Well, it turns out it’s a wig and Mary Frances has been quite ill. Quite ill, indeed. I love this woman. I just adore her to bits and pieces, and poof!, just like that something I’d been dreading turned into an absolute serendipity and filled me with happiness. Of course I’d been delighted to go and listen to Big Angel and his classmates regale us with songs and then dancing, but there was just something so warm-fuzzy-ish about reconnecting and sitting with this abso-freaking-fabulous mama. We are le meme age (45), but together we are like that special time in a teenage girl’s life where she and her dearest girlfriends are non-stop chatty and touchy-feeling, constantly patting the other or randomly hugging, where everything is “super!” and giggly with exclamation points. I remember having such close girlfriends but it’s been a long time. Life, age, obligations, anti-depressants. Ha!

Mary Frances herself has been in nursing school but, understandably, had to take a break. She and her son’s father are divorced and she doesn’t live in our town, so she doesn’t engage much with the school. It had, embarrassingly, been months since Mary Frances and I had visited, and I erroneously assumed she was just crazy-busy with the end of nursing school concomitant to being a single mother who also works. Wrong, but she told me it was okay that I hadn’t known about her illness because she just wasn’t up to socializing, and I can believe that. She’s been exhausted and working fiendishly on getting better. I hope she does. I like her so much.

And I got to dosey-doe with my favorite Big Angel. It was a lovely afternoon after all, and I was, yet again, an idiot for being uptight beforehand. One of these days I might learn. Might.

In the meanwhile, it was Macaron Wednesday chez nous, and it turns out I’m not really a macaron gal. Big Angel is seriously a macaron fella! Good for him.

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Expressions of the Year

Earlier this year we all discussed at the dinner table what our mottos for 2014 would be. The H.J. has decided to retain his motto of 2013, “Suck it up!” My new motto is “Please do not make more work for me,” and I have already used that gem TO DEATH. Little Angel’s Special Ed Case Manager’s motto is “You’re welcome,” said in response to anything. She told me she’d come up with it when a parent yelled at her “Because of you we can’t have anything nice!” to which she replied “You’re welcome.” (The parent was clearly using her as an easy target, not because there is any verisimilitude in that statement.) I’ve also found myself readily adopting this one ….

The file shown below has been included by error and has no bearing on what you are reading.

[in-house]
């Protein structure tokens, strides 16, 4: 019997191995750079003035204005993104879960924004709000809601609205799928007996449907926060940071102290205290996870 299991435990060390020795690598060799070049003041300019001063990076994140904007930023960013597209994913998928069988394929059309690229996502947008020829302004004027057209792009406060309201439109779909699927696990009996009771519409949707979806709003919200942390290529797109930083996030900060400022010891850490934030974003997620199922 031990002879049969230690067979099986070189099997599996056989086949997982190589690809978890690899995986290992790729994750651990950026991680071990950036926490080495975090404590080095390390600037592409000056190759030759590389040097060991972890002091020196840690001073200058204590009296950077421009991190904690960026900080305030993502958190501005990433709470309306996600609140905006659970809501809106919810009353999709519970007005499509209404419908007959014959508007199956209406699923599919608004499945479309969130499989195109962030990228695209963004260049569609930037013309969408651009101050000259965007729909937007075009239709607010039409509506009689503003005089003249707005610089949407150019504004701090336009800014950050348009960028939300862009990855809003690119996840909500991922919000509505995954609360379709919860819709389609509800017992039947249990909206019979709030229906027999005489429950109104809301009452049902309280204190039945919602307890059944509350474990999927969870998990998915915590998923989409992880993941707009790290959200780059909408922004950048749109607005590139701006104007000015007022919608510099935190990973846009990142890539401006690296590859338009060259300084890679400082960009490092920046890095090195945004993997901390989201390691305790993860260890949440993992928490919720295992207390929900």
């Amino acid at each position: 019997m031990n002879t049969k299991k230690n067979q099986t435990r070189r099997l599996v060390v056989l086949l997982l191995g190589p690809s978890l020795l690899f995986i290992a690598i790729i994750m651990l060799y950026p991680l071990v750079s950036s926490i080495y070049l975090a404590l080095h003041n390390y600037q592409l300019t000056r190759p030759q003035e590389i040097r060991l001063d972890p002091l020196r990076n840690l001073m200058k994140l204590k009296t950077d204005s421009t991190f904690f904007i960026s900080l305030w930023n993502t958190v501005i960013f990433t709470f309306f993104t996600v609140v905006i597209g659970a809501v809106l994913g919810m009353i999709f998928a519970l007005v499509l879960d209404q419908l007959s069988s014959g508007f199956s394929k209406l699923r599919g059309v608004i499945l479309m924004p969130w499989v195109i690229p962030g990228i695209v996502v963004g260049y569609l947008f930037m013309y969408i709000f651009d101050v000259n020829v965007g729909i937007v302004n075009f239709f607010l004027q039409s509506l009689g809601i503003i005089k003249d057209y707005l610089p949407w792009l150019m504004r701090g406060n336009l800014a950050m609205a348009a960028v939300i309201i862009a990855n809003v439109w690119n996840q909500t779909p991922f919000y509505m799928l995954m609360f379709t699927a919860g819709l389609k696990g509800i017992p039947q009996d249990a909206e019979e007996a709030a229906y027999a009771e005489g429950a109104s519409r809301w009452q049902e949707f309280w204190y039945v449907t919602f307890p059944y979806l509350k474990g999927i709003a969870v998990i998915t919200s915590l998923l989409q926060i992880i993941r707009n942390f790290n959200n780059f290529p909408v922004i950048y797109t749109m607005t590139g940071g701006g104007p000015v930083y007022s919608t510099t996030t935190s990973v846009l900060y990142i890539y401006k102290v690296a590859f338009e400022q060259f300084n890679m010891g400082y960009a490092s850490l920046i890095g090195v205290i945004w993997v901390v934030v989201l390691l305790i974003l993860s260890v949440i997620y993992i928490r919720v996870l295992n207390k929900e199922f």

I espied a friend sitting on the floor, sorting someone else’s catastrophic mess, and asked her “How’re you doing?” to which she sing-songed “Living the dream!” and we both guffawed and lady-snorted (yes, oxymoron). Relating this to another friend-ish (never be friends but we’re friendly) who volunteered she’s been using “Just worry about yourself” a fair bit this year.

Big Angel still hasn’t come up with his, or he did and it was something he’d heard on Vsauce or some other YouTube channel (bane of my existence) but he’s not using it, just thought it was racy enough to garner a response from us. He’s close to my last good nerve these days and in fact, when he gets home from school today, will be the recipient of a very forceful “DO NOT MAKE MORE WORK FOR ME!” from his mother (me). I have had it with a 9 1/2 year-old who will not do his chores unless specifically told and monitored whilst doing. Had it.

In January I started the process of getting a stair lift installed in our home for Little Angel: in January alone we had three falls, one with his father and two with me. The one with the H.J. necessitated a knee brace for the H.J., and one with me resulted in severe bruising on my back. All three falls were due to Little Angel’s inability to help / understand, and him flailing his body and throwing us, hard, off-balance. None of the falls resulted in any injuries to the Little Angel, which is good, but he’s getting bigger (which is a good thing) and carrying him up and down the stairs will not be getting any easier.

His Medicaid Case Manager (he has Medicaid as he is profoundly disabled and under 18 years of age), whose sole job description is to help the children get necessary and appropriate services. As the Little Angel is severely developmentally / cognitively disabled and has global aphasia, that means dealing with me. I spend an inordinate time managing his care and health, and this woman spends an inordinate amount of time throwing obstacles in my ways — probably in other parents’ ways as well, but I only know for certain how she is actively making more work for me. I am t-h-i-s close to no longer being able to work with her, which will be fine as I’ll just go up the ladder, complain (again) and request a different Case Manager (as I’ve done in the past). This gal is young, single, without children, so she has aucune idee how hard, how insanely time-consuming, how desperately personal this is for us involved parents. Grr.